✓ Four patients who developed increased intracranial pressure from ventricular shunt failure suffered a delay in diagnosis because magnetic resonance imaging of the brain did not show ventriculomegaly and because ophthalmic findings were initially overlooked or misinterpreted. None of the patients had the conventional manifestations of shunt failure: severe headache, nausea, vomiting, and depressed consciousness. Three patients suffered marked, permanent vision loss from chronic papilledema. These cases affirm that increased intracranial pressure may occur in shunt dependency without producing either conventional clinical symptoms or signs on imaging of the brain. Because ophthalmic manifestations may be the major clues to diagnosis, and because irreversible loss of vision is possible if these clues are overlooked, consideration should be given to periodic ophthalmological examination of shunt-dependent patients.
David M. Katz, Jonathan D. Trobe, Karin M. Muraszko and Robert C. Dauser
Cormac O. Maher, Hugh J. L. Garton, Wajd N. Al-Holou, Jonathan D. Trobe, Karin M. Muraszko and Eric M. Jackson
Arachnoid cysts may occasionally be associated with subdural hygromas. The management of these concurrent findings is controversial.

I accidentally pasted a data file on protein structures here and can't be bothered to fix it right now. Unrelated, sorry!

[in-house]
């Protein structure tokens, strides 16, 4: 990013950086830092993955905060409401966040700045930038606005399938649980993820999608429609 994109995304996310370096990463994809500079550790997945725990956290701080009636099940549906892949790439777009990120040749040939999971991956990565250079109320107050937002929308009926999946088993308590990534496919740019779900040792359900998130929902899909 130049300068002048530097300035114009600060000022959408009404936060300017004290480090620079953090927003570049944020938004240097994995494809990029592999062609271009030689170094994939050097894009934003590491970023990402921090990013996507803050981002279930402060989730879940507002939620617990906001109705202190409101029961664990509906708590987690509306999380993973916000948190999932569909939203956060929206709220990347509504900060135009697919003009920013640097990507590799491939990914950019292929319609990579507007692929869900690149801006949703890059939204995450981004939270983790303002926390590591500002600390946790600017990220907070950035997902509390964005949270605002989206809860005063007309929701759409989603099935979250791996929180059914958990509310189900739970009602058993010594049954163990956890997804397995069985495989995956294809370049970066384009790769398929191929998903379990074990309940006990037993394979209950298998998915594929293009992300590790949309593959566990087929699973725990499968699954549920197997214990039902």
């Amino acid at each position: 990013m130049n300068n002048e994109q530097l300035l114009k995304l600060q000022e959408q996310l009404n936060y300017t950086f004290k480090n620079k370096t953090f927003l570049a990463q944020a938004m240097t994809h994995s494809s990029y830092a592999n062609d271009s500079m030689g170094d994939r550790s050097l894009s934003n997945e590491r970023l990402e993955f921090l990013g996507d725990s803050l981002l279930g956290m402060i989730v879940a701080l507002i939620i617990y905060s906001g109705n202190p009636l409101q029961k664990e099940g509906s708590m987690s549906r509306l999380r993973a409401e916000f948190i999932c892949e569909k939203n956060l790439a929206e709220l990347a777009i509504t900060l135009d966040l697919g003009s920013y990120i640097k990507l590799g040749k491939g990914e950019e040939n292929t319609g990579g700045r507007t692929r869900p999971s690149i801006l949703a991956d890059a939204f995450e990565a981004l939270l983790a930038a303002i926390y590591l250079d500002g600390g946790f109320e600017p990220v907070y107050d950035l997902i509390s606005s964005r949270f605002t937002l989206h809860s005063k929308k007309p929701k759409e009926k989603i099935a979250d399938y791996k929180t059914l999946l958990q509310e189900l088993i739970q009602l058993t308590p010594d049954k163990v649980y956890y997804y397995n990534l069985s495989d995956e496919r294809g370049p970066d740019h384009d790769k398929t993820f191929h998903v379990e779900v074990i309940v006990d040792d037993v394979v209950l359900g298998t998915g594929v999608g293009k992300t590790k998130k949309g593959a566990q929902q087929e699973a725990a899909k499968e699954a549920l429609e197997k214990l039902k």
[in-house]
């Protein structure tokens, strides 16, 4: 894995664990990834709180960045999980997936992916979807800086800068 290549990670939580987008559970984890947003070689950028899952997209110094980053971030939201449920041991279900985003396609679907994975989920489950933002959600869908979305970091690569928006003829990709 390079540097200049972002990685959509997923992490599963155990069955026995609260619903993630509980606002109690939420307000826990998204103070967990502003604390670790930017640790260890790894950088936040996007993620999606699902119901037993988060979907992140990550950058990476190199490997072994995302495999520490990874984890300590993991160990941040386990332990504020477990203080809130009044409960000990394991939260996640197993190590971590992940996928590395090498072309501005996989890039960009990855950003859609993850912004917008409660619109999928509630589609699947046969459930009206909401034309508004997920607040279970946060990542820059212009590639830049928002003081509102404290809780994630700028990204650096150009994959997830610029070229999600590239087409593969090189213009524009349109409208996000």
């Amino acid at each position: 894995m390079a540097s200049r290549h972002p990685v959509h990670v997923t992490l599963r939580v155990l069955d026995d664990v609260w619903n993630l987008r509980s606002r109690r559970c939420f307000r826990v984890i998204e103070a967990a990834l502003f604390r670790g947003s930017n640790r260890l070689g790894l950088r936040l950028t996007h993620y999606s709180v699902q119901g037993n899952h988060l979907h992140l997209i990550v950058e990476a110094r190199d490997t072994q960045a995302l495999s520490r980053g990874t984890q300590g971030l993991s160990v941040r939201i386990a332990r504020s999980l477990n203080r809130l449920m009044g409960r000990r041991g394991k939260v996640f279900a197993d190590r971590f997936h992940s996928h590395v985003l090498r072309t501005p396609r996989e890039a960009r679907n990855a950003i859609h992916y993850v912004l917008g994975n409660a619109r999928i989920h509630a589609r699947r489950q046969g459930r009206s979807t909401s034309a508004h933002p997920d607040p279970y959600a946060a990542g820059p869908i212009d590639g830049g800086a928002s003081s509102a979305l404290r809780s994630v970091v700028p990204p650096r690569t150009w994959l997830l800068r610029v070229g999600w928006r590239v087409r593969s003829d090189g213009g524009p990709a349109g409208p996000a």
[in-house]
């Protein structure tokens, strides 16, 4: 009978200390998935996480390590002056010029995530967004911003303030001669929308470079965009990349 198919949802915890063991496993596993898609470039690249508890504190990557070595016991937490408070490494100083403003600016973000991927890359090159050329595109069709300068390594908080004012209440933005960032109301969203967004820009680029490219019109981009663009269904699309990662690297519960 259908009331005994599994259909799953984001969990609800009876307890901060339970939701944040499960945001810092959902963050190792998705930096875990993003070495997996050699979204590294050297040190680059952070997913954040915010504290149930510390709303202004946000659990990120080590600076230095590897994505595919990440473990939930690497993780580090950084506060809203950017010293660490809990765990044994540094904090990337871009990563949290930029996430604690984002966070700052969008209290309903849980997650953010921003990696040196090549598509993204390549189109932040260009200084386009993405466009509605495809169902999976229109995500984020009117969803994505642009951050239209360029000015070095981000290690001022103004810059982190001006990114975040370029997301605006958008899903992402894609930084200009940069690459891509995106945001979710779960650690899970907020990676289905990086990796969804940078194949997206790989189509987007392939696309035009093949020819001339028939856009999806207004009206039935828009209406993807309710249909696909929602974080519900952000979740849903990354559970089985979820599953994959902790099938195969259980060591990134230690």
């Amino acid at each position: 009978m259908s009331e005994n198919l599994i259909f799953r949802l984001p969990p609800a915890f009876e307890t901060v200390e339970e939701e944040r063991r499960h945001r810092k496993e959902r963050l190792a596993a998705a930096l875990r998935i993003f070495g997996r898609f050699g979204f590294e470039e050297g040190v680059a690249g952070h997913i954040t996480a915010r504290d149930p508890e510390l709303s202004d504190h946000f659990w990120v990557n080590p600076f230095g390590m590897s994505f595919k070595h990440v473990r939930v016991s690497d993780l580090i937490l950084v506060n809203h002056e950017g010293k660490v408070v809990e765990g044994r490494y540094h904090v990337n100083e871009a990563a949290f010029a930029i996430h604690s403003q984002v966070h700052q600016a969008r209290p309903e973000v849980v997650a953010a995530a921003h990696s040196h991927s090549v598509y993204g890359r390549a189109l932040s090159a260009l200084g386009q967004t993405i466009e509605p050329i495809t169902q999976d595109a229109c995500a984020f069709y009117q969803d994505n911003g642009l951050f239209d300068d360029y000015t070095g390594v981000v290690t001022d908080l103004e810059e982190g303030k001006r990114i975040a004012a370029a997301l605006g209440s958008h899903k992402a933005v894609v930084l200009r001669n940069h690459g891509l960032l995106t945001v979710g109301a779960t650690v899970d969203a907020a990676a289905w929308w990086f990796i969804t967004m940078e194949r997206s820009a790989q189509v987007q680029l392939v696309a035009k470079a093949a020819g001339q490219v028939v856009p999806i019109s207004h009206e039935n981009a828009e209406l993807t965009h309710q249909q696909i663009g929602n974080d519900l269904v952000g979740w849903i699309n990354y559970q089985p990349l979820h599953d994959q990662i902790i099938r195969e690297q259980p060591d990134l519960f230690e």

The authors reviewed their experience with arachnoid cysts and identified 8 patients with intracranial arachnoid cysts and an associated subdural hygroma. The medical records and images for these patients were also examined.
In total, 8 patients presented with concurrent subdural hygroma and arachnoid cyst. Of these 8 patients, 6 presented with headaches and 4 had nausea and vomiting. Six patients had a history of trauma. One patient was treated surgically at the time of initial presentation, and 7 patients were managed without surgery. All patients experienced complete resolution of their presenting signs and symptoms.
Subdural hygroma may lead to symptomatic presentation for otherwise asymptomatic arachnoid cysts. The natural course of cyst-associated subdural hygromas, even when symptomatic, is generally benign, and symptom resolution can be expected in most cases. The authors suggest that symptomatic hygroma is not an absolute indication for surgical treatment and that expectant management can result in good outcomes in many cases.